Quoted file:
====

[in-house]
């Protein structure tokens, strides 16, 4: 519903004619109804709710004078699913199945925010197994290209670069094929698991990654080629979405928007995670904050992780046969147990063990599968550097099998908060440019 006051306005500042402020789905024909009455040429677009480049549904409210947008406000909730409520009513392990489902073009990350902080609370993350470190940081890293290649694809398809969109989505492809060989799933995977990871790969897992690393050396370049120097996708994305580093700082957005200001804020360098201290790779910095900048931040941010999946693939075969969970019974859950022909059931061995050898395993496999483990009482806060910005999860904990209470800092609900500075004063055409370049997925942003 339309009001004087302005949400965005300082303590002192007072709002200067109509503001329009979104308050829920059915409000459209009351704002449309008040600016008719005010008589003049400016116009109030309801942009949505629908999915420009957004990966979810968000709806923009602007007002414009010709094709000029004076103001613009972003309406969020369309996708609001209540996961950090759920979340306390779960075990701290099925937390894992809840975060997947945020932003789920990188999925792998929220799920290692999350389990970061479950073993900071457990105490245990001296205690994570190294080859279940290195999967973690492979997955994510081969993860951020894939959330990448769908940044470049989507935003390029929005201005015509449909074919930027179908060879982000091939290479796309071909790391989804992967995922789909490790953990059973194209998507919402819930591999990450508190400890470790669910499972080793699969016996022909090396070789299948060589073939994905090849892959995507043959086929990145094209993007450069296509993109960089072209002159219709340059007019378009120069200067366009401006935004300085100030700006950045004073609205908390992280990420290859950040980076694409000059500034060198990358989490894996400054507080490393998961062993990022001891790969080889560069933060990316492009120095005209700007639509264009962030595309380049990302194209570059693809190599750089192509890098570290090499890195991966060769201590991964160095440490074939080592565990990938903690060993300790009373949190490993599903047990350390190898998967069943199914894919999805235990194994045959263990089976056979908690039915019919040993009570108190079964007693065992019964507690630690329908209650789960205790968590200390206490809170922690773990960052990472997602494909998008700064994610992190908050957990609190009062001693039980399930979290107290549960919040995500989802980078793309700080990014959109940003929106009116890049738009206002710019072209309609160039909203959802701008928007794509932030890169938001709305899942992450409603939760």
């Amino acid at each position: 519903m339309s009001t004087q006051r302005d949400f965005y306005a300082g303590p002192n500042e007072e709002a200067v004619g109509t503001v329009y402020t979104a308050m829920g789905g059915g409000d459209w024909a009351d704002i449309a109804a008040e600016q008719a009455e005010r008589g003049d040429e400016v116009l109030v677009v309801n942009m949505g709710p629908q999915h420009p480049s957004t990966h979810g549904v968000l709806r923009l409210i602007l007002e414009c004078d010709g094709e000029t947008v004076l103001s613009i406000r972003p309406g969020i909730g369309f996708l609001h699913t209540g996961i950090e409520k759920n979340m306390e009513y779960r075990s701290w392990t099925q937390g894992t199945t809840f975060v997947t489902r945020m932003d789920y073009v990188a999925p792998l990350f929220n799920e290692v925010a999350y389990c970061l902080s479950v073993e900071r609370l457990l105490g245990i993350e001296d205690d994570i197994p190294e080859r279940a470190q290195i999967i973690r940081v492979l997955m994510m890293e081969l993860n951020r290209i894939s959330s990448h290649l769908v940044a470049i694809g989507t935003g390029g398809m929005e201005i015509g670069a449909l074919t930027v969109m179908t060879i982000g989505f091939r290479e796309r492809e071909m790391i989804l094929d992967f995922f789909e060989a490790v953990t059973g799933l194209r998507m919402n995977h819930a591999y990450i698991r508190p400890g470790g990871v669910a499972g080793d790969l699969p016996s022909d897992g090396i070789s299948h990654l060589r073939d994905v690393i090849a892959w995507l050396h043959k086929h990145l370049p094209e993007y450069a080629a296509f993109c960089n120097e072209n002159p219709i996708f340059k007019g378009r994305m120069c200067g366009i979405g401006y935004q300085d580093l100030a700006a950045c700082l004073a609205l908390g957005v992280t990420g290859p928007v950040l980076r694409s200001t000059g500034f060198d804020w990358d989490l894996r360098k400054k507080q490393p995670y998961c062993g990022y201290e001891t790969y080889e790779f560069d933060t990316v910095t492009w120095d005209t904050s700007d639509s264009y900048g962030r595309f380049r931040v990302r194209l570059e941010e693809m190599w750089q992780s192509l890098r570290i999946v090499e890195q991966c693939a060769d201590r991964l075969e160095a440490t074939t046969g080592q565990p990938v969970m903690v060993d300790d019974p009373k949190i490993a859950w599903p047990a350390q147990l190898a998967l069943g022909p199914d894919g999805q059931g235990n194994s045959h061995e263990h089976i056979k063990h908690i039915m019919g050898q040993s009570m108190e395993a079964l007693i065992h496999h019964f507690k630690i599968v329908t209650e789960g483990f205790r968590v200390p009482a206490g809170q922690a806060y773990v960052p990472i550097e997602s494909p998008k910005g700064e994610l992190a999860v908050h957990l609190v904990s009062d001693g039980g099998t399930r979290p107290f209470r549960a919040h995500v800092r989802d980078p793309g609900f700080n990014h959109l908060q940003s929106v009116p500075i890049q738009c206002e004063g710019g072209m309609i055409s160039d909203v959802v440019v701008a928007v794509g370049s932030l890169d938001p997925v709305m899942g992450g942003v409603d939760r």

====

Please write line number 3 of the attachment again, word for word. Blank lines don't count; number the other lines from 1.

């Amino acid at each position: 519903m339309s009001t004087q006051r302005d949400f965005y306005a300082g303590p002192n500042e007072e709002a200067v004619g109509t503001v329009y402020t979104a308050m829920g789905g059915g409000d459209w024909a009351d704002i449309a109804a008040e600016q008719a009455e005010r008589g003049d040429e400016v116009l109030v677009v309801n942009m949505g709710p629908q999915h420009p480049s957004t990966h979810g549904v968000l709806r923009l409210i602007l007002e414009c004078d010709g094709e000029t947008v004076l103001s613009i406000r972003p309406g969020i909730g369309f996708l609001h699913t209540g996961i950090e409520k759920n979340m306390e009513y779960r075990s701290w392990t099925q937390g894992t199945t809840f975060v997947t489902r945020m932003d789920y073009v990188a999925p792998l990350f929220n799920e290692v925010a999350y389990c970061l902080s479950v073993e900071r609370l457990l105490g245990i993350e001296d205690d994570i197994p190294e080859r279940a470190q290195i999967i973690r940081v492979l997955m994510m890293e081969l993860n951020r290209i894939s959330s990448h290649l769908v940044a470049i694809g989507t935003g390029g398809m929005e201005i015509g670069a449909l074919t930027v969109m179908t060879i982000g989505f091939r290479e796309r492809e071909m790391i989804l094929d992967f995922f789909e060989a490790v953990t059973g799933l194209r998507m919402n995977h819930a591999y990450i698991r508190p400890g470790g990871v669910a499972g080793d790969l699969p016996s022909d897992g090396i070789s299948h990654l060589r073939d994905v690393i090849a892959w995507l050396h043959k086929h990145l370049p094209e993007y450069a080629a296509f993109c960089n120097e072209n002159p219709i996708f340059k007019g378009r994305m120069c200067g366009i979405g401006y935004q300085d580093l100030a700006a950045c700082l004073a609205l908390g957005v992280t990420g290859p928007v950040l980076r694409s200001t000059g500034f060198d804020w990358d989490l894996r360098k400054k507080q490393p995670y998961c062993g990022y201290e001891t790969y080889e790779f560069d933060t990316v910095t492009w120095d005209t904050s700007d639509s264009y900048g962030r595309f380049r931040v990302r194209l570059e941010e693809m190599w750089q992780s192509l890098r570290i999946v090499e890195q991966c693939a060769d201590r991964l075969e160095a440490t074939t046969g080592q565990p990938v969970m903690v060993d300790d019974p009373k949190i490993a859950w599903p047990a350390q147990l190898a998967l069943g022909p199914d894919g999805q059931g235990n194994s045959h061995e263990h089976i056979k063990h908690i039915m019919g050898q040993s009570m108190e395993a079964l007693i065992h496999h019964f507690k630690i599968v329908t209650e789960g483990f205790r968590v200390p009482a206490g809170q922690a806060y773990v960052p990472i550097e997602s494909p998008k910005g700064e994610l992190a999860v908050h957990l609190v904990s009062d001693g039980g099998t399930r979290p107290f209470r549960a919040h995500v800092r989802d980078p793309g609900f700080n990014h959109l908060q940003s929106v009116p500075i890049q738009c206002e004063g710019g072209m309609i055409s160039d909203v959802v440019v701008a928007v794509g370049s932030l890169d938001p997925v709305m899942g992450g942003v409603d939760r």